Monday, April 08, 2013

Beginner Knitting I - Changing the Mindset of the New Knitter

I've been teaching people to knit for a long time.  Whether in my studio, in the shops where I've worked, in schools or in an airport waiting lounge  (something about knitting while waiting for delayed flights  encourages conversation and fiber education)- So it may come as no surprise to you, that I have developed a few thoughts on the best way to share  the craft- 

I've neglected my blog for a few months, so I've decided to start a series of short entries for new knitters and those who introduce  others to the craft. Starting today with: 


Changing the Mindset of the New Knitter. 
 A new knitter is not doomed to failure and despite their own fears of such -  most new knitters will pick up and master  the basic knit stitch in little more than 15 or 20 minutes. 

 But so many are afraid, fearful of being incapable or whatever and,  are really surprised and pleased when they learn to manage a couple of sticks and some string. 

And of course, I've  come across it even more often.  Beginner knitters and their well meaning" teachers"  anticipate failure - always  insisting  on using some old and itchy or cheap quality  acrylic yarn ( nothing really wrong with knitting with  acrylic yarn  but, it is about the worst choice for learning to knit). Why waste the money, they say, "it's a first project"   Pity the  newbie  knitter learning  to make their first stitches  - at the side of the experienced grandma, auntie or friend, - the new knitter  who is convinced that the first project will be a failure so why spend  any money on nice  soft yarn.  The problem with this, however, is  the yarn has no give, adds to the frustration and fear of the newbie, not to mention,  it is simply too unattractive to want to complete, let alone wear.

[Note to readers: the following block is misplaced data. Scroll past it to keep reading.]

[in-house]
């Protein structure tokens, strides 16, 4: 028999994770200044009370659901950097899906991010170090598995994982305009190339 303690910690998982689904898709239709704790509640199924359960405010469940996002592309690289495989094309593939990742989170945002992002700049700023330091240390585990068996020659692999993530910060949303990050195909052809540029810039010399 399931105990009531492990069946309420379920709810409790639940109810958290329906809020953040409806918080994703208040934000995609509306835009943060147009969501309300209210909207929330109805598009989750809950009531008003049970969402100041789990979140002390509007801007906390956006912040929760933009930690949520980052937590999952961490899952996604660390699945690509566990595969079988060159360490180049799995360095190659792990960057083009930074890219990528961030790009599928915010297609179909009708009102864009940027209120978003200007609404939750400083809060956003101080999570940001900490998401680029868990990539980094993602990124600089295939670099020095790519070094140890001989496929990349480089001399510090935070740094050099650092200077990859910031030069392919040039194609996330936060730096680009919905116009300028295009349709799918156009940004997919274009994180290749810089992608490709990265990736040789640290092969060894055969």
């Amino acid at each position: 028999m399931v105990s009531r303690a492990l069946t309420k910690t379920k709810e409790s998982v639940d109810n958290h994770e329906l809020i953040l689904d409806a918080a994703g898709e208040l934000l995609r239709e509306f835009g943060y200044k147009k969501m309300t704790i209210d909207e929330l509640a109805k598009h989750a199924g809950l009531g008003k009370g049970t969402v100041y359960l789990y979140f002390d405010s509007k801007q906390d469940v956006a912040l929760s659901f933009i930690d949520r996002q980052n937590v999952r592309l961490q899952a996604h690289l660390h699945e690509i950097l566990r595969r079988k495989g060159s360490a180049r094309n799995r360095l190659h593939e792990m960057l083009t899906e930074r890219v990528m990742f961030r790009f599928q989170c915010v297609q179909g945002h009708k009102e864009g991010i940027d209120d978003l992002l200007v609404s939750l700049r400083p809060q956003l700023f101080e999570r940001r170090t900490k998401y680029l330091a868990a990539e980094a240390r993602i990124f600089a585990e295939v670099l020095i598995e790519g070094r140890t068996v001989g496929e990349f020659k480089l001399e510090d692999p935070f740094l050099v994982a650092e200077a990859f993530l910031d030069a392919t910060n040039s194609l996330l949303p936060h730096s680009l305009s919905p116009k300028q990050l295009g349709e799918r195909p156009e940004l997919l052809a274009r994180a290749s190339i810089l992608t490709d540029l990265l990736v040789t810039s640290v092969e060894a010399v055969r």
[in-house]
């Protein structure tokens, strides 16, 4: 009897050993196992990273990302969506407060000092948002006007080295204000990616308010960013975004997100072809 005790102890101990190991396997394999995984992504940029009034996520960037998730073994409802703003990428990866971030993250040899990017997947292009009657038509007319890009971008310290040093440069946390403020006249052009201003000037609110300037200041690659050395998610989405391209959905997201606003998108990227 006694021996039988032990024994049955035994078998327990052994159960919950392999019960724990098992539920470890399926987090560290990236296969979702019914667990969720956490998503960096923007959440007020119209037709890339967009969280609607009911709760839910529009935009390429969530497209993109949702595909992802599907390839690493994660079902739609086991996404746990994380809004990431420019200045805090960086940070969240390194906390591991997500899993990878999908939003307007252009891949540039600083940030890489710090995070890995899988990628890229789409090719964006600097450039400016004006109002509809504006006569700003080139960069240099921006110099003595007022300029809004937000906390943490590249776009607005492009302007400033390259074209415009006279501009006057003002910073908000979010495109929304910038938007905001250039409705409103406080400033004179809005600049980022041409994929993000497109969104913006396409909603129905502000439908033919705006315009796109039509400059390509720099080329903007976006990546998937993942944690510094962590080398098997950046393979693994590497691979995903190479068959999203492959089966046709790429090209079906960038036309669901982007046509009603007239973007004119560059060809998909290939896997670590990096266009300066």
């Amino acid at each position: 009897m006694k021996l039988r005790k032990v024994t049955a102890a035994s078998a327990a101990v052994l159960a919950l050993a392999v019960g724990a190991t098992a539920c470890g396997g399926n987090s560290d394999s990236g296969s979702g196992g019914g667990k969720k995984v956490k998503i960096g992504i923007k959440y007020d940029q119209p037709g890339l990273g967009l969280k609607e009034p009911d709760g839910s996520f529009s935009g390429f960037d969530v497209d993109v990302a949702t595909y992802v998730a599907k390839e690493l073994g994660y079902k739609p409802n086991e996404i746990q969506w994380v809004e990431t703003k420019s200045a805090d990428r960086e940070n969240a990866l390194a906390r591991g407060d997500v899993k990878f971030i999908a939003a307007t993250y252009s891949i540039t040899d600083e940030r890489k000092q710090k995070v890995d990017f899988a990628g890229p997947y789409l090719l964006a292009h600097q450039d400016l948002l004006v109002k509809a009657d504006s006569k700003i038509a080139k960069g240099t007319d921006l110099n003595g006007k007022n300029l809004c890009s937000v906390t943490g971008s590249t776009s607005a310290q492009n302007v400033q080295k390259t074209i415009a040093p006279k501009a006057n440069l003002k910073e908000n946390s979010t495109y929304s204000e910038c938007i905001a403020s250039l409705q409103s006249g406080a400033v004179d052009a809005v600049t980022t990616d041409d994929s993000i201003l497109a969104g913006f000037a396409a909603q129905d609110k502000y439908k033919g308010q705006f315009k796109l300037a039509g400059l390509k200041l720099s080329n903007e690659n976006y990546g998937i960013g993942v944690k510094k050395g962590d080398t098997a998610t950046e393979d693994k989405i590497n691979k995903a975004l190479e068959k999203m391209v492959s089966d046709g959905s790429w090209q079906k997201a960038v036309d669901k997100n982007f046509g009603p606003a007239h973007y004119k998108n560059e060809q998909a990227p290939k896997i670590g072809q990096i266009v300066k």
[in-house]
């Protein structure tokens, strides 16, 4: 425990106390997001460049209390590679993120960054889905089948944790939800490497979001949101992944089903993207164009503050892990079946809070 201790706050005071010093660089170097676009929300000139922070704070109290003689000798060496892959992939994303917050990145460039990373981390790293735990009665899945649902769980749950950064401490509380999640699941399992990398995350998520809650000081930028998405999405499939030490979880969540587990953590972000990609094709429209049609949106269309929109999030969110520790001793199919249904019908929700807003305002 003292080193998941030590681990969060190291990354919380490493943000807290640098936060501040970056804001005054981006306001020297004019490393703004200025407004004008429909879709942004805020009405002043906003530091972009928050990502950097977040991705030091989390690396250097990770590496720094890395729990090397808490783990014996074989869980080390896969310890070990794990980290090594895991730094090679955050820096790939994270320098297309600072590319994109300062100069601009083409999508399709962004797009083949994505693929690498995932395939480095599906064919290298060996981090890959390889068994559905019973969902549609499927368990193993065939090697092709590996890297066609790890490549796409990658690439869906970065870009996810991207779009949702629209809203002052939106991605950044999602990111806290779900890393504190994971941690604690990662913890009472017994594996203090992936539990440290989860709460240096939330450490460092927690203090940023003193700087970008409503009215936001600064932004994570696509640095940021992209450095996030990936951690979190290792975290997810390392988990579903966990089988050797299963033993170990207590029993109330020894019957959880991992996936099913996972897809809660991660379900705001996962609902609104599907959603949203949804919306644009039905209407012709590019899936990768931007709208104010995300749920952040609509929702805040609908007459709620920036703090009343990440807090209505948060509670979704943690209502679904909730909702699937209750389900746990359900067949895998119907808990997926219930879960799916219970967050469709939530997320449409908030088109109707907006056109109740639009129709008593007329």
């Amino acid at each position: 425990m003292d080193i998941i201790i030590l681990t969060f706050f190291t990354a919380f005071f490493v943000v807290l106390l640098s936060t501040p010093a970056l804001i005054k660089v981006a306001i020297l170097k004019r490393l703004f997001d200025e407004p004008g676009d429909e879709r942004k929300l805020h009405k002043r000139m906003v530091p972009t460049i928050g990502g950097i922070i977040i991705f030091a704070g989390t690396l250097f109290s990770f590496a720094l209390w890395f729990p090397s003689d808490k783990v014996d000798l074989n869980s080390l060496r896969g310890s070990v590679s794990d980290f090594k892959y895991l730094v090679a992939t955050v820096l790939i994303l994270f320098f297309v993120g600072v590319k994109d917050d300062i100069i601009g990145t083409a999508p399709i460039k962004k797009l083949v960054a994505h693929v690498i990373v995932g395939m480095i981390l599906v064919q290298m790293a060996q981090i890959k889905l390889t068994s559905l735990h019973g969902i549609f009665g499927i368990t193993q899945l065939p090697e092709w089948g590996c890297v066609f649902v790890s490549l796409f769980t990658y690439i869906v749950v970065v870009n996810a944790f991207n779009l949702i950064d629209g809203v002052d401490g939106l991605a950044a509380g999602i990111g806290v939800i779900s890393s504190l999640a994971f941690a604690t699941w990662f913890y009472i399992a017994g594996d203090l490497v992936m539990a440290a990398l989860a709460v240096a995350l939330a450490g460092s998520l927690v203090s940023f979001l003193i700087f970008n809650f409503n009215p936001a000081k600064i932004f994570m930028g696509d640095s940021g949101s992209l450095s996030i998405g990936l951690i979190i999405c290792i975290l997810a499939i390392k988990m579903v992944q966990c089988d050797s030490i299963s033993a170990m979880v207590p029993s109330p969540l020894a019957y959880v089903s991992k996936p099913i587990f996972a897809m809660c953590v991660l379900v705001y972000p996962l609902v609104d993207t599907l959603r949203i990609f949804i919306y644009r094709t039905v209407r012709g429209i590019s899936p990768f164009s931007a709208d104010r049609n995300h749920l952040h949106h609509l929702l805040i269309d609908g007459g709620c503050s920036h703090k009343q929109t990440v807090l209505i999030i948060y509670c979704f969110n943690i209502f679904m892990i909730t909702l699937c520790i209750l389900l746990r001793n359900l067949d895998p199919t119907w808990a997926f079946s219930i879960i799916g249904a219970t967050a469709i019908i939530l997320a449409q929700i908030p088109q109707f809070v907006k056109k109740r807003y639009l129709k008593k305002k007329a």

I have a wholly different philosophy.  In my studio,  knitting begins with some nice bamboo sticks and some  practice yarn which is  usually a  soft merino or standard worsted weight wool.  Anything else  is usually doomed to failure. Choosing a cheap acrylic fiber is actually a waste of time and of money.    It feels lousy, it has no natural elasticity and it looks even worse. Why would you spend your precious  and valuable  time knitting  with something you'd never ever want to wear or use.   It  usually gets stuffed in a drawer, never to be seen again and knitting  becomes a forgotten hobby almost as fast as you can say " I got  the yarn for  two bucks at Walmart".   Start with  a basic worsted or bulky (no, not too bulky) and you don't need a whole skein, just some left over worsted from a fellow knitter.   Practice on this durable,  but pleasant fiber. The natural elasticity just lends itself to the tension of a new knitterā€™s hands and its stretch will allow plenty of room for a few random mistakes.   I is  also sturdy enough for repeat use should you need to  take out some stitches  and reknit. It's simply positive reinforcement.  You'll like how it looks, and how it feels and you won't want to put it down.   

Then, start your first project (immediately)  with  a lovely  skein of  soft 100%  merino in  a solid color (easier to see your stitches)  which  can easily  be found   for under $10. Knit some simple garter stitch ( all knit) fingerless gloves- quicker than a scarf and  you'll have a finished pair in no time.  

Next blog: Choosing the best needles for first projects.

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